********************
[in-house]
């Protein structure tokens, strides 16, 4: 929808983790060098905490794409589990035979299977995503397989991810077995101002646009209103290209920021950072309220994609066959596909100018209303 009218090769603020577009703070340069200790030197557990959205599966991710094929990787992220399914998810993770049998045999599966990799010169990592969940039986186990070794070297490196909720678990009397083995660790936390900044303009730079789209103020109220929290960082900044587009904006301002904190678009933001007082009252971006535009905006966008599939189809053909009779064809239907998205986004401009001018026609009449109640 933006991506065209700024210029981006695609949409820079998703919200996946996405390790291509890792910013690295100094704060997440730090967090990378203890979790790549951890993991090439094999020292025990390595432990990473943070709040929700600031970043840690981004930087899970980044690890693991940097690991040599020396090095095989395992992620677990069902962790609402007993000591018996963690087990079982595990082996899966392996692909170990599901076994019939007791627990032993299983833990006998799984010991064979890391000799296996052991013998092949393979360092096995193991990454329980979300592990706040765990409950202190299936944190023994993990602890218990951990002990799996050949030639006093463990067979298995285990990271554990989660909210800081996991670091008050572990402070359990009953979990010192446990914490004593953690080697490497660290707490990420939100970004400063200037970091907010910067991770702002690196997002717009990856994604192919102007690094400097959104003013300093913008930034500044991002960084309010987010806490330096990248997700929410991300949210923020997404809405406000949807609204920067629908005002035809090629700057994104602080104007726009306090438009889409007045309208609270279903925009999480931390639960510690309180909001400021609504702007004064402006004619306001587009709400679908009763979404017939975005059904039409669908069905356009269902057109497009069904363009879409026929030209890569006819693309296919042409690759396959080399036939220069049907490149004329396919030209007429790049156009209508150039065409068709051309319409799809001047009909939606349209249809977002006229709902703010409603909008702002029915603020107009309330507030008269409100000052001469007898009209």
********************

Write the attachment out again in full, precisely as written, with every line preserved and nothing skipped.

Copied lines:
[in-house]
């Protein structure tokens, strides 16, 4: 929808983790060098905490794409589990035979299977995503397989991810077995101002646009209103290209920021950072309220994609066959596909100018209303 009218090769603020577009703070340069200790030197557990959205599966991710094929990787992220399914998810993770049998045999599966990799010169990592969940039986186990070794070297490196909720678990009397083995660790936390900044303009730079789209103020109220929290960082900044587009904006301002904190678009933001007082009252971006535009905006966008599939189809053909009779064809239907998205986004401009001018026609009449109640 933006991506065209700024210029981006695609949409820079998703919200996946996405390790291509890792910013690295100094704060997440730090967090990378203890979790790549951890993991090439094999020292025990390595432990990473943070709040929700600031970043840690981004930087899970980044690890693991940097690991040599020396090095095989395992992620677990069902962790609402007993000591018996963690087990079982595990082996899966392996692909170990599901076994019939007791627990032993299983833990006998799984010991064979890391000799296996052991013998092949393979360092096995193991990454329980979300592990706040765990409950202190299936944190023994993990602890218990951990002990799996050949030639006093463990067979298995285990990271554990989660909210800081996991670091008050572990402070359990009953979990010192446990914490004593953690080697490497660290707490990420939100970004400063200037970091907010910067991770702002690196997002717009990856994604192919102007690094400097959104003013300093913008930034500044991002960084309010987010806490330096990248997700929410991300949210923020997404809405406000949807609204920067629908005002035809090629700057994104602080104007726009306090438009889409007045309208609270279903925009999480931390639960510690309180909001400021609504702007004064402006004619306001587009709400679908009763979404017939975005059904039409669908069905356009269902057109497009069904363009879409026929030209890569006819693309296919042409690759396959080399036939220069049907490149004329396919030209007429790049156009209508150039065409068709051309319409799809001047009909939606349209249809977002006229709902703010409603909008702002029915603020107009309330507030008269409100000052001469007898009209």